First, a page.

It’s that time of the year again when the film industry celebrates excellence, with the 88th Academy Awards. But the entertainment business is notoriously contentious, and lawsuits often have a backstage role in those movies we take for granted.
Recently, Ridley Scott’s The Martian was at the centre of a lawsuit alleging the script was plagiarised. Warner Bros has just won the latest round of a lawsuit involving Superman rights that stemmed from a transfer of copyright in 1938. And a technology used to animate the faces of digital superheroes in Deadpool and Avengers: Age of Ultron, is now causing a super legal battle. Indeed, it’s fair to say that there’s at least as much drama going on behind the scenes at the Oscars, than there is in the cinemas.
In fact, no Hollywood movies get made without entertainment lawyers to look after the film’s best interests. As a result, areas entertainment lawyers can specialise in range vastly – from contract law to intellectual property, international law, taxation, litigation and even immigration.
Whether it’s Quentin Tarantino taking legal action against Gawker for allegedly facilitating copyright infringement, or the death of assistant camerawoman, Sarah Jones, during the filming of Gregg Allman’s Midnight Rider, entertainment law is big business.
At the heart of the entertainment industry is the need to maintain and protect brands – personal and otherwise. So, while some entertainment lawyers represent individual stars, others are employed by production companies to protect the rights of anything from a storyline to a set-artist’s concept sketch.
As a result, there’s a lot of overlap in the areas that entertainment lawyers encounter in their day-to-day schedules. Legal spheres they touch on include employment, contract, intellectual property, labour, bankruptcy, defamation, taxation, advertising and insurance law.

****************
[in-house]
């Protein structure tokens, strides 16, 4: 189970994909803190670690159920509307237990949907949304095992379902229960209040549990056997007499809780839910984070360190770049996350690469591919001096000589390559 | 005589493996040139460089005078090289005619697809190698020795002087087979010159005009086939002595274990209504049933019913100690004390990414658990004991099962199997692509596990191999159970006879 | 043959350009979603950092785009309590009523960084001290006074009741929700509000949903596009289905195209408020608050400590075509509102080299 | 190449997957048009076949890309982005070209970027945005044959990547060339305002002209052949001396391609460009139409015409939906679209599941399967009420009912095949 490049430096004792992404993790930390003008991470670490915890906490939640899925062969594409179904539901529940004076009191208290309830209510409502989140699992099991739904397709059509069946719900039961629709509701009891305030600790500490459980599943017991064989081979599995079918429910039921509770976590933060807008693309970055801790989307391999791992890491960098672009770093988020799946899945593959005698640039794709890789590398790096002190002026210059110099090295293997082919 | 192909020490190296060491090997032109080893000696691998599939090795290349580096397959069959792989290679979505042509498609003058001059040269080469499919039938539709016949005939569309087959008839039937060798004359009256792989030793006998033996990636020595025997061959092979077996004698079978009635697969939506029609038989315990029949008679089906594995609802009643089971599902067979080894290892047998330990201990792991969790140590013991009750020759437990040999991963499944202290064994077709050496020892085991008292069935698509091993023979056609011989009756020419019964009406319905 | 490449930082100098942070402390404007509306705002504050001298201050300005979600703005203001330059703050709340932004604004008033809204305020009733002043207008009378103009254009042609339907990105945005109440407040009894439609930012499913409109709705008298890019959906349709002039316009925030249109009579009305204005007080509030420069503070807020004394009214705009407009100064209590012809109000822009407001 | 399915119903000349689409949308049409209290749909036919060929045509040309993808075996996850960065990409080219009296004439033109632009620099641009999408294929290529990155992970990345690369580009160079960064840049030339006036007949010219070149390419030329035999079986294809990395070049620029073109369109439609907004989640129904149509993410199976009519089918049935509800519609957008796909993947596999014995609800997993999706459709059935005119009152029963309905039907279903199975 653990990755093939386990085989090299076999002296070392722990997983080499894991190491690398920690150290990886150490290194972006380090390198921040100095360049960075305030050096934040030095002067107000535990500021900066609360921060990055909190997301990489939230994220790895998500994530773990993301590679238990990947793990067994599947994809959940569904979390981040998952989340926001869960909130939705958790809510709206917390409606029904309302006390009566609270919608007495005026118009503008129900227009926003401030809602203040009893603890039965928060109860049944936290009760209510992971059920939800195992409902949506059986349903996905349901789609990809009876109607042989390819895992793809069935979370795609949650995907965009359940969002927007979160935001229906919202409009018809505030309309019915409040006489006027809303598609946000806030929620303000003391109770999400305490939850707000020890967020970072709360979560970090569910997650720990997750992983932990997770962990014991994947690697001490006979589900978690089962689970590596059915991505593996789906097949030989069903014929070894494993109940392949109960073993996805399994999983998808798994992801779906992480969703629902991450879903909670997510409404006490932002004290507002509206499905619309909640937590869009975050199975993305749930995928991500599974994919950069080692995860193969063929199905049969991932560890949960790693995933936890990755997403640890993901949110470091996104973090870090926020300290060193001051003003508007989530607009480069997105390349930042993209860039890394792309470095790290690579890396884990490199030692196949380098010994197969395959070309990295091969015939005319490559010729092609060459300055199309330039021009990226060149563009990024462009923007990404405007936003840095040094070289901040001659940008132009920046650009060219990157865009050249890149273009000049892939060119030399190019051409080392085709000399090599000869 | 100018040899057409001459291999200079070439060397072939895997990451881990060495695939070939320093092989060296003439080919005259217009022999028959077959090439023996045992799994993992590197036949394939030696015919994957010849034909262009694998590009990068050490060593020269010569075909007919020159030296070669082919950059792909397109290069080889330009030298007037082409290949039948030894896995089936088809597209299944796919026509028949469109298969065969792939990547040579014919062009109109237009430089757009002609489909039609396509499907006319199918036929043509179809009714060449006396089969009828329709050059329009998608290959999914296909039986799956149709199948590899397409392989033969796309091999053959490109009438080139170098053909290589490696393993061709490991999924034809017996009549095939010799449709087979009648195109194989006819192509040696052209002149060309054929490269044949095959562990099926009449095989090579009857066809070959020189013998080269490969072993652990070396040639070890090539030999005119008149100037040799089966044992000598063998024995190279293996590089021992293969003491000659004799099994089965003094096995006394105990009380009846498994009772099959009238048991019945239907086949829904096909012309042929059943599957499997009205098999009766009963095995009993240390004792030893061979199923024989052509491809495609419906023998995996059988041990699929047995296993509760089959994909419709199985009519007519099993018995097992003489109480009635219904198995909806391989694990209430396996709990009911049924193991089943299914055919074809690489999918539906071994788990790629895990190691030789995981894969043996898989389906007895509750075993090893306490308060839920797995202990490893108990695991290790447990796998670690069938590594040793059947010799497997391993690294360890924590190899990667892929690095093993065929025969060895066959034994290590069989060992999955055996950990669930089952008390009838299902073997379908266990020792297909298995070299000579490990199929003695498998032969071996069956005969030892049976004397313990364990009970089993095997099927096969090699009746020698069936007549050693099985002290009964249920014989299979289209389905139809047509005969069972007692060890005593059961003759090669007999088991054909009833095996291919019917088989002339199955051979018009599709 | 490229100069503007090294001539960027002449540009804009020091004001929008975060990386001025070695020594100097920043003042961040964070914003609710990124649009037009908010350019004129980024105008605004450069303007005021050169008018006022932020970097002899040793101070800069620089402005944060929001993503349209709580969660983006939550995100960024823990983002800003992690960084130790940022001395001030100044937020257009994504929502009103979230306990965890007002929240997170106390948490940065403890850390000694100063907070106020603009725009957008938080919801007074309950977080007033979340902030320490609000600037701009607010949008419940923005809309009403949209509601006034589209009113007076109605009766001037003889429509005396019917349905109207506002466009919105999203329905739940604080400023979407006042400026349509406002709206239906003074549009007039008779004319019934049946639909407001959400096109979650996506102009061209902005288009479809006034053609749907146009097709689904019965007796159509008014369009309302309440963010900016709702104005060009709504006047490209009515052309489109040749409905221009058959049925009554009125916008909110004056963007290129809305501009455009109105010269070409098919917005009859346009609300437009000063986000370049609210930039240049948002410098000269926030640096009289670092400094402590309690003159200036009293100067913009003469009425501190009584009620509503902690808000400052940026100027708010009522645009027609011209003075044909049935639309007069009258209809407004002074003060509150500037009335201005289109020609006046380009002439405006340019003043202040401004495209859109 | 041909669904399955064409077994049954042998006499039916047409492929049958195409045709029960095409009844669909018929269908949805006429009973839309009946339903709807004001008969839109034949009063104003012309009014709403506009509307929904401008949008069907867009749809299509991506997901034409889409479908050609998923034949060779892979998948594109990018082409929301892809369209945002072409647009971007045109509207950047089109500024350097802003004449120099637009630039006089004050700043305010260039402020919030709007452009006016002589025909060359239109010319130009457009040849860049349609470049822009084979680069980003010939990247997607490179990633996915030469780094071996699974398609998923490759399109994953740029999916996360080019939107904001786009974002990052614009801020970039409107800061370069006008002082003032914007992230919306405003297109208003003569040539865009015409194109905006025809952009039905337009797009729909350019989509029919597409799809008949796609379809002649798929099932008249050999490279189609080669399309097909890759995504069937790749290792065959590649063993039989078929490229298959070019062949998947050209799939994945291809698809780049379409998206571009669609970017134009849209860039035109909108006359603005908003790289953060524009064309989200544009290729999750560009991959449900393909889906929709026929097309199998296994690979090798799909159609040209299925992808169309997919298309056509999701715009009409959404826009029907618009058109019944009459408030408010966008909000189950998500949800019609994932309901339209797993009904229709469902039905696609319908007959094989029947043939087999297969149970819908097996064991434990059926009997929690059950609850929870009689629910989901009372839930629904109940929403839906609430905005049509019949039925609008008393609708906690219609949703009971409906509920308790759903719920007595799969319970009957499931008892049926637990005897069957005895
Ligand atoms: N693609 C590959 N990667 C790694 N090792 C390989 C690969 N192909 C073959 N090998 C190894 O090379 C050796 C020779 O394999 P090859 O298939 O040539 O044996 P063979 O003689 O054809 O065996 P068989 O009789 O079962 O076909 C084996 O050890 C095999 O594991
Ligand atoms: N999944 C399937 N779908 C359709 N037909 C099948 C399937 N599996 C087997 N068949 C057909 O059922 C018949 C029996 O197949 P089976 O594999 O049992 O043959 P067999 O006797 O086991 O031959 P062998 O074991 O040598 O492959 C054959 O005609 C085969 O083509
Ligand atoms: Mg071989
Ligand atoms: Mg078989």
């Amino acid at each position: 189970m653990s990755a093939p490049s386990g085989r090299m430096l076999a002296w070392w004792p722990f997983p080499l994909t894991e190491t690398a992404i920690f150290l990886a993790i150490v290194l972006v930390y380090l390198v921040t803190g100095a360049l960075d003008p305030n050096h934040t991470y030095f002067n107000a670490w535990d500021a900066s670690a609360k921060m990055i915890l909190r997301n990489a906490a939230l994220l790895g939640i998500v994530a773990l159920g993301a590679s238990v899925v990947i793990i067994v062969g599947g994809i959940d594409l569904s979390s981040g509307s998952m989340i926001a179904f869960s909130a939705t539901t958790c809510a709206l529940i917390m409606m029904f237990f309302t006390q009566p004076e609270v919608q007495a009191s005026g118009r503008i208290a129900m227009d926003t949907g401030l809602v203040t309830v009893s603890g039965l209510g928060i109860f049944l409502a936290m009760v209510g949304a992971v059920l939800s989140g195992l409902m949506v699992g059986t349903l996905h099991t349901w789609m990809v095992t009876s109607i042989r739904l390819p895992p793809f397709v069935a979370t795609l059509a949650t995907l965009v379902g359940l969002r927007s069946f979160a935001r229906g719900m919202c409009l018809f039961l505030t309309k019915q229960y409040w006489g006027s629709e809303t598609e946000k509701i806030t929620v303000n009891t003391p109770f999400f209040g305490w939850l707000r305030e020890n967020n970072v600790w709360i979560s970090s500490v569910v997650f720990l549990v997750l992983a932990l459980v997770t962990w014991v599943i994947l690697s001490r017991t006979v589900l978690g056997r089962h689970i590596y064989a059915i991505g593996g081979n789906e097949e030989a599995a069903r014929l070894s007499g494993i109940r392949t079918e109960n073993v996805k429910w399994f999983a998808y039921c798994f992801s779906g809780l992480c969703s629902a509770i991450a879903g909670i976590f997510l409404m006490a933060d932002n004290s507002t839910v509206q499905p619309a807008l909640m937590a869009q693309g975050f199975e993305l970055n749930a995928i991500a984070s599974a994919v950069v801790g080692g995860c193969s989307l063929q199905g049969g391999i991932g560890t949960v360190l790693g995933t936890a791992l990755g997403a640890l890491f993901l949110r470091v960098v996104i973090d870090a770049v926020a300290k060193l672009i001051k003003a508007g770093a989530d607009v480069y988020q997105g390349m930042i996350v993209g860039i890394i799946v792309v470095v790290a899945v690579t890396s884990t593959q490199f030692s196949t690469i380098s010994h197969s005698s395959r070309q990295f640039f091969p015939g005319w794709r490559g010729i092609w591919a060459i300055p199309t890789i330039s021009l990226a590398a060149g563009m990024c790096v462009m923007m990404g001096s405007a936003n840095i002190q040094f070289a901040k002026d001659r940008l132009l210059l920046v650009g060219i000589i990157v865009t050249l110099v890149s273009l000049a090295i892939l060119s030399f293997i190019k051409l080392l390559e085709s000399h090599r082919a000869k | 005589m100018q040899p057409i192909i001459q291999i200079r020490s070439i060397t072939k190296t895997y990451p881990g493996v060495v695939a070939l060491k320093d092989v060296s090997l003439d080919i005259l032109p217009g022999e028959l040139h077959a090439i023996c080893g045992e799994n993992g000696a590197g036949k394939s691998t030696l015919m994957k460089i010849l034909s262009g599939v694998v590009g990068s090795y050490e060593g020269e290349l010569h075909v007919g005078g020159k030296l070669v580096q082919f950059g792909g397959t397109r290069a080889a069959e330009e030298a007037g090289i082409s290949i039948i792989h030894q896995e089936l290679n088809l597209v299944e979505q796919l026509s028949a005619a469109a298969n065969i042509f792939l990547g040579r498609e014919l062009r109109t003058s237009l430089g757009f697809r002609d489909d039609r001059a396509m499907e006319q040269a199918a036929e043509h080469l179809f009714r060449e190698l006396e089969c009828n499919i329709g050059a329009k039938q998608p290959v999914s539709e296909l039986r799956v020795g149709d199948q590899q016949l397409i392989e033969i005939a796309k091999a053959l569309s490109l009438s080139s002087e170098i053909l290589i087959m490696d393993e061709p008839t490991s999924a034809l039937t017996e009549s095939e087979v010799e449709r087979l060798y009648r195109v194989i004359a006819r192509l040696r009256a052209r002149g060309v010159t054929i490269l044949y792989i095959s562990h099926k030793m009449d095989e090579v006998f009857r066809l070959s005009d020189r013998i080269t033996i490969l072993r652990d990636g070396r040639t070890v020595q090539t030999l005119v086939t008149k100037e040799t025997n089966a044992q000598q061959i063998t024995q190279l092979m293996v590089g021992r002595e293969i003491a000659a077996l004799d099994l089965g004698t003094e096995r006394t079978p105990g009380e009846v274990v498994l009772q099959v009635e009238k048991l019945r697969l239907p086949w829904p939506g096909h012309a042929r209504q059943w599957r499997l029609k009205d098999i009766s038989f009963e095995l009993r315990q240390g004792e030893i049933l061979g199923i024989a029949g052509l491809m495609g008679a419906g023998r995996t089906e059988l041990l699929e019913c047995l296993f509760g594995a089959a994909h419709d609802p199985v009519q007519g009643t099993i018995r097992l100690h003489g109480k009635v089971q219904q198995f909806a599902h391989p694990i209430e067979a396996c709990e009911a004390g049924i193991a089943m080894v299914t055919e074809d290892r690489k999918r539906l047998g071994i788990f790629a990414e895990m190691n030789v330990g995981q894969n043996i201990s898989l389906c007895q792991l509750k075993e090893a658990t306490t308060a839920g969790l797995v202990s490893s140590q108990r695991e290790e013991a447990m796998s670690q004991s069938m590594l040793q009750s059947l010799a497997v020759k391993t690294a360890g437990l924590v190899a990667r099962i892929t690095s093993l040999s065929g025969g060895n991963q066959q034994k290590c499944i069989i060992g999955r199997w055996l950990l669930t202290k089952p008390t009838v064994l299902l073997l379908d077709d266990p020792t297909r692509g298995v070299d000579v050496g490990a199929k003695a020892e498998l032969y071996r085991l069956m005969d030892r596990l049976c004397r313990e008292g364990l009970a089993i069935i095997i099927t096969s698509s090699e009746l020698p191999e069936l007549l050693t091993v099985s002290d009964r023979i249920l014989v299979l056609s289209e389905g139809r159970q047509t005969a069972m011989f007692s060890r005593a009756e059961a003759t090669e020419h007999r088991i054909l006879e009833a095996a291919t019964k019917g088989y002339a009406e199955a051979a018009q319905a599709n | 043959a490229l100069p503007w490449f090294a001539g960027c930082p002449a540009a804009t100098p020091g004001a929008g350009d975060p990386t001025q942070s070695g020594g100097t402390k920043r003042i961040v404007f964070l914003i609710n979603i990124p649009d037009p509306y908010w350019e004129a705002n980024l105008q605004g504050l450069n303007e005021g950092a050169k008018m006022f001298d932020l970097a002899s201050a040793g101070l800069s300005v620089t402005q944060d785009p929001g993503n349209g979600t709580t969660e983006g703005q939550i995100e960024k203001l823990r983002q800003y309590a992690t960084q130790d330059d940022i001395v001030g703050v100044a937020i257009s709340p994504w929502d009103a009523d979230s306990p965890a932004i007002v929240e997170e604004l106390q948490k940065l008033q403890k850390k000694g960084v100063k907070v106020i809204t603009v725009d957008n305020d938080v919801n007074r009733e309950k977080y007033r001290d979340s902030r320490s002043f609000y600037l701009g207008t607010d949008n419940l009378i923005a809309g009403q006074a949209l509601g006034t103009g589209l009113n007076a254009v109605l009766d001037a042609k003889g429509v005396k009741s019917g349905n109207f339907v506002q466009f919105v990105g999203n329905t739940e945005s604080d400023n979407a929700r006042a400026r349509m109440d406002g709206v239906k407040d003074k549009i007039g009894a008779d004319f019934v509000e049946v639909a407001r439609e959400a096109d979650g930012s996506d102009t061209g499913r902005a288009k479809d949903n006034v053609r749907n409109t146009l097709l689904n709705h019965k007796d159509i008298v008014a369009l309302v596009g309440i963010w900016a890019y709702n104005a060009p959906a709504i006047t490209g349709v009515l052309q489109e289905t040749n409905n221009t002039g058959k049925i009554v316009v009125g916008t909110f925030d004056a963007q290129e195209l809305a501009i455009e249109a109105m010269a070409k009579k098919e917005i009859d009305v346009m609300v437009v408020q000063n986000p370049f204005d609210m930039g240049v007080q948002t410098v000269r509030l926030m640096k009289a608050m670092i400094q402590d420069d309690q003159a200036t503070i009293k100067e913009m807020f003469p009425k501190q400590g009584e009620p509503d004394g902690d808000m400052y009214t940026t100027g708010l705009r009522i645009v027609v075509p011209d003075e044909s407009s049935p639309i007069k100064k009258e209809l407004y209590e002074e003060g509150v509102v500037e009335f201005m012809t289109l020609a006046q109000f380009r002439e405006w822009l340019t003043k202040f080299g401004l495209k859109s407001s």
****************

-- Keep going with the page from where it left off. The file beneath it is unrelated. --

In addition to the more typical skills – like an eye for detail, problem solving ability and excellent verbal and written communication, in-depth industry knowledge is essential. Many entertainment lawyers are as well-connected as senior producers and directors, with extensive ‘people networks’ to call on. With this in mind, if you’re interested in entertainment law, it can pay to start the networking process early.
Multitasking is another essential skill for legal entertainment execs. Top entertainment lawyers can have as many as 60 open deals at any one time – and spend much of their day on the telephone communicating with a spectrum of people from clients, agents and managers to studio executives and lawyers for film financiers. Downtime is often spent catching up with essential paperwork – like writing and reviewing contracts, and making sure the details in the small print protect clients’ best interests.
Given all of this, if you love movies, TV and music, entertainment law can be an enthralling and rewarding career. And who knows, one day you might be the driving force behind the next big star or Hollywood blockbuster.
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